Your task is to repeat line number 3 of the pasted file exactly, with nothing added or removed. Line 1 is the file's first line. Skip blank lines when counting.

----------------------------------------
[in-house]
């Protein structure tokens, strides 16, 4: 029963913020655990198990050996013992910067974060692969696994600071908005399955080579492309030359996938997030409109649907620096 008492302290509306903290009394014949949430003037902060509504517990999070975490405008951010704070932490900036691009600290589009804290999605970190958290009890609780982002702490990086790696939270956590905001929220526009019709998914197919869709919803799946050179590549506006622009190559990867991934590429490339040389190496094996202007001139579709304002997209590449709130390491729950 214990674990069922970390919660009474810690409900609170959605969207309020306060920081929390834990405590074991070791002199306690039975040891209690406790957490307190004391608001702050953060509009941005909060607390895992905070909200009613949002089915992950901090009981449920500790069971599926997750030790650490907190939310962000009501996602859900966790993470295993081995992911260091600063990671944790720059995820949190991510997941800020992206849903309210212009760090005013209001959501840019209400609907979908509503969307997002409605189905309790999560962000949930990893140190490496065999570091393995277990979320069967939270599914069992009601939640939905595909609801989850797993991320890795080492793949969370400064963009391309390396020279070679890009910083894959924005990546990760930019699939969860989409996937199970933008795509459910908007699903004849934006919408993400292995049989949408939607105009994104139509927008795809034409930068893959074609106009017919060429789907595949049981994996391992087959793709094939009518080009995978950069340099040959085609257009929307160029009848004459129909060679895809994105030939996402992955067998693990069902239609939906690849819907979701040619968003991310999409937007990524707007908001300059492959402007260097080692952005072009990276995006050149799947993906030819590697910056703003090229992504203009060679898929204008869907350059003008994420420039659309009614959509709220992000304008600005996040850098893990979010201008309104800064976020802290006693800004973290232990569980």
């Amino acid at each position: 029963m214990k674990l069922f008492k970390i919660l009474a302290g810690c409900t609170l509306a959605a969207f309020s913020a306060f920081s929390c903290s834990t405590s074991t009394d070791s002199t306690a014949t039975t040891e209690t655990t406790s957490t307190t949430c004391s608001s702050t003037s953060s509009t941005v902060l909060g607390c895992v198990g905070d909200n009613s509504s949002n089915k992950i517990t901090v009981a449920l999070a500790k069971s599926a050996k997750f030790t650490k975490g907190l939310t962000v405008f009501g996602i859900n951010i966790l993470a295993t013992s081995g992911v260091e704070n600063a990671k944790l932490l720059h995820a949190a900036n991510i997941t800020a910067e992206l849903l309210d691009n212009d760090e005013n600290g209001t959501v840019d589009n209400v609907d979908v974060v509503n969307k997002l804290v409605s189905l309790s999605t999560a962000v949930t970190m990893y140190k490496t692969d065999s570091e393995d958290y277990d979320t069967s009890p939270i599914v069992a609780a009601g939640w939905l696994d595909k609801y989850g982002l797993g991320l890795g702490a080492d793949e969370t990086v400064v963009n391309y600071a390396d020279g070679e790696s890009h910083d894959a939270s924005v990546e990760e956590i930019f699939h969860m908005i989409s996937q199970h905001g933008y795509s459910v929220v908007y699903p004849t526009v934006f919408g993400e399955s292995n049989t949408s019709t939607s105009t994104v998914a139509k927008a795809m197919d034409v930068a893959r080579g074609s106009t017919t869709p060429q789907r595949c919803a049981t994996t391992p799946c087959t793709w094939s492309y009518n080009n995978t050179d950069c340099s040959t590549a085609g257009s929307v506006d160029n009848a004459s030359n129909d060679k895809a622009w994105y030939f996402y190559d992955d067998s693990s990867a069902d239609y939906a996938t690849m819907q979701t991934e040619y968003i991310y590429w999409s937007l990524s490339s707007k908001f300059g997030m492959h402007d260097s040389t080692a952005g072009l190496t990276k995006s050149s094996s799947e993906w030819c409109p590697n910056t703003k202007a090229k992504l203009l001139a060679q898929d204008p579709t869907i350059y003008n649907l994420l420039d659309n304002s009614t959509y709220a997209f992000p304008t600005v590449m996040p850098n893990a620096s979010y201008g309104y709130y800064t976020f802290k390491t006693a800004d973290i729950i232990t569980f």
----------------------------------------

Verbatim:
């Amino acid at each position: 029963m214990k674990l069922f008492k970390i919660l009474a302290g810690c409900t609170l509306a959605a969207f309020s913020a306060f920081s929390c903290s834990t405590s074991t009394d070791s002199t306690a014949t039975t040891e209690t655990t406790s957490t307190t949430c004391s608001s702050t003037s953060s509009t941005v902060l909060g607390c895992v198990g905070d909200n009613s509504s949002n089915k992950i517990t901090v009981a449920l999070a500790k069971s599926a050996k997750f030790t650490k975490g907190l939310t962000v405008f009501g996602i859900n951010i966790l993470a295993t013992s081995g992911v260091e704070n600063a990671k944790l932490l720059h995820a949190a900036n991510i997941t800020a910067e992206l849903l309210d691009n212009d760090e005013n600290g209001t959501v840019d589009n209400v609907d979908v974060v509503n969307k997002l804290v409605s189905l309790s999605t999560a962000v949930t970190m990893y140190k490496t692969d065999s570091e393995d958290y277990d979320t069967s009890p939270i599914v069992a609780a009601g939640w939905l696994d595909k609801y989850g982002l797993g991320l890795g702490a080492d793949e969370t990086v400064v963009n391309y600071a390396d020279g070679e790696s890009h910083d894959a939270s924005v990546e990760e956590i930019f699939h969860m908005i989409s996937q199970h905001g933008y795509s459910v929220v908007y699903p004849t526009v934006f919408g993400e399955s292995n049989t949408s019709t939607s105009t994104v998914a139509k927008a795809m197919d034409v930068a893959r080579g074609s106009t017919t869709p060429q789907r595949c919803a049981t994996t391992p799946c087959t793709w094939s492309y009518n080009n995978t050179d950069c340099s040959t590549a085609g257009s929307v506006d160029n009848a004459s030359n129909d060679k895809a622009w994105y030939f996402y190559d992955d067998s693990s990867a069902d239609y939906a996938t690849m819907q979701t991934e040619y968003i991310y590429w999409s937007l990524s490339s707007k908001f300059g997030m492959h402007d260097s040389t080692a952005g072009l190496t990276k995006s050149s094996s799947e993906w030819c409109p590697n910056t703003k202007a090229k992504l203009l001139a060679q898929d204008p579709t869907i350059y003008n649907l994420l420039d659309n304002s009614t959509y709220a997209f992000p304008t600005v590449m996040p850098n893990a620096s979010y201008g309104y709130y800064t976020f802290k390491t006693a800004d973290i729950i232990t569980f």